Kennedy Space Center, or ‘Cape Canaveral’ as the media once preferred, is one of those places known to most occupants of the ‘modern world’ whether they’ve been there or not. In common with the pyramids of Giza, the White House and the Taj Mahal, the launch pads and gantries of KSC seem somehow familiar. This book, part of a large series entitled ‘Images of Modern America’, contains a collection of colour images of the KSC facilities and the rockets launched from them in a surprisingly rare celebration of that fabled place.
Following a short textual introduction, the book’s seven chapters cover the roots of NASA’s rocket programme at Cape Canaveral and the various phases of manned space exploration up to the Shuttle and the ISS. A final chapter looks at deep space exploration and the future. The design of this series is based on two colour photos per (A5-approx.) page with extended captions. The premise is that the images will carry the story, and for those with little more than a passing interest in space they will, but many readers will be left feeling that context and detail is missing.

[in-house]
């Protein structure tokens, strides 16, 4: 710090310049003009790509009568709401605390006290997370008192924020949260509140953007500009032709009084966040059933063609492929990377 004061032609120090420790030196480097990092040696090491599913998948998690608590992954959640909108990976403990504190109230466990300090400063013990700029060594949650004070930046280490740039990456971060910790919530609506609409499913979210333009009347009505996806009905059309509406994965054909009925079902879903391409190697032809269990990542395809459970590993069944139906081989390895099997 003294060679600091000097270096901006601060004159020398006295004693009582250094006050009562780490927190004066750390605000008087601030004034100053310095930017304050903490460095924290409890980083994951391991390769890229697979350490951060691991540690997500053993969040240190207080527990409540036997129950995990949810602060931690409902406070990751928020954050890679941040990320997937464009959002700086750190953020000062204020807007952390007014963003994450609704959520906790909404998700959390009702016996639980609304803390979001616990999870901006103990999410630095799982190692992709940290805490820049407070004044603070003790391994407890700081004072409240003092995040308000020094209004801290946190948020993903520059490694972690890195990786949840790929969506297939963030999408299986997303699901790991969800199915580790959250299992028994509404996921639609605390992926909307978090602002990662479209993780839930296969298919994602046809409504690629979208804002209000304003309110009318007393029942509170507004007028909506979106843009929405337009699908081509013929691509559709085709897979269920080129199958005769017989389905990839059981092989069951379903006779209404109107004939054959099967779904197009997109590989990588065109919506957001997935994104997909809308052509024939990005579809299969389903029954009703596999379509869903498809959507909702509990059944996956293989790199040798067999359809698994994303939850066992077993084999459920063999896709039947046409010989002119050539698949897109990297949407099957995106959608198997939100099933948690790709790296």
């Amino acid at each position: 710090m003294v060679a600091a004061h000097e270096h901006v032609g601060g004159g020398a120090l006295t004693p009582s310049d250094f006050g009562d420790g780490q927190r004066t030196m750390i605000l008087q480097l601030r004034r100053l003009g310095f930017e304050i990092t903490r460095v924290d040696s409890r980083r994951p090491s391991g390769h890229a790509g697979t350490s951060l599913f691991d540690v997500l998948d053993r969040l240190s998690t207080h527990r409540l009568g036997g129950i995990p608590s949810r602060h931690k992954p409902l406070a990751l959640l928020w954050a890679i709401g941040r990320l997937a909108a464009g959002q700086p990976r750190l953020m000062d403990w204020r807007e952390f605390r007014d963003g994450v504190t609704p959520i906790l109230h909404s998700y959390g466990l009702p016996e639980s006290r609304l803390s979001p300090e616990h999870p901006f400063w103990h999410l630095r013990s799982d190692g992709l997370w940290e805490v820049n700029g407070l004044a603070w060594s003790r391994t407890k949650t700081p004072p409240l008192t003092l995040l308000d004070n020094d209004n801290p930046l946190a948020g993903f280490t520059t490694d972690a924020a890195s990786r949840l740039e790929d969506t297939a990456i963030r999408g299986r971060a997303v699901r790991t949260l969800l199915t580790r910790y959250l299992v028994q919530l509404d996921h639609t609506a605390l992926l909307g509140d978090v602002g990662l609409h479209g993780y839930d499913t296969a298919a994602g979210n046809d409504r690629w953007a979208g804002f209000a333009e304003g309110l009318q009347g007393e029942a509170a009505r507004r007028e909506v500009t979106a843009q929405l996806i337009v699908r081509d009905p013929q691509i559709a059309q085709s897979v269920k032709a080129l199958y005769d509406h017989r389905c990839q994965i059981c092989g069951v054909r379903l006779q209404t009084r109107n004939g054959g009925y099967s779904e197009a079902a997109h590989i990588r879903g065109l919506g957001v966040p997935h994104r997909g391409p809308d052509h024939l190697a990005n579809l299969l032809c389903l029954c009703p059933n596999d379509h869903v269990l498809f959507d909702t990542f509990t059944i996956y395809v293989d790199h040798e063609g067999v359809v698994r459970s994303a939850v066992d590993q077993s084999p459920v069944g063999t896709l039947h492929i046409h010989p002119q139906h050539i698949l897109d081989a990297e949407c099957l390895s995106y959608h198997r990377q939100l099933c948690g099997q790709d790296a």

It’s great that the series producers agreed that Kennedy Space Center is worthy of inclusion, but as a book it falls short of expectations (as, no doubt, do others in the series). What it does highlight, however, is that with all the glossy coffee-table books on the Shuttle, the Hubble and other aspects of spaceflight, a similar volume on this iconic launch site is well overdue.
Mark Williamson, Space Technology Consultant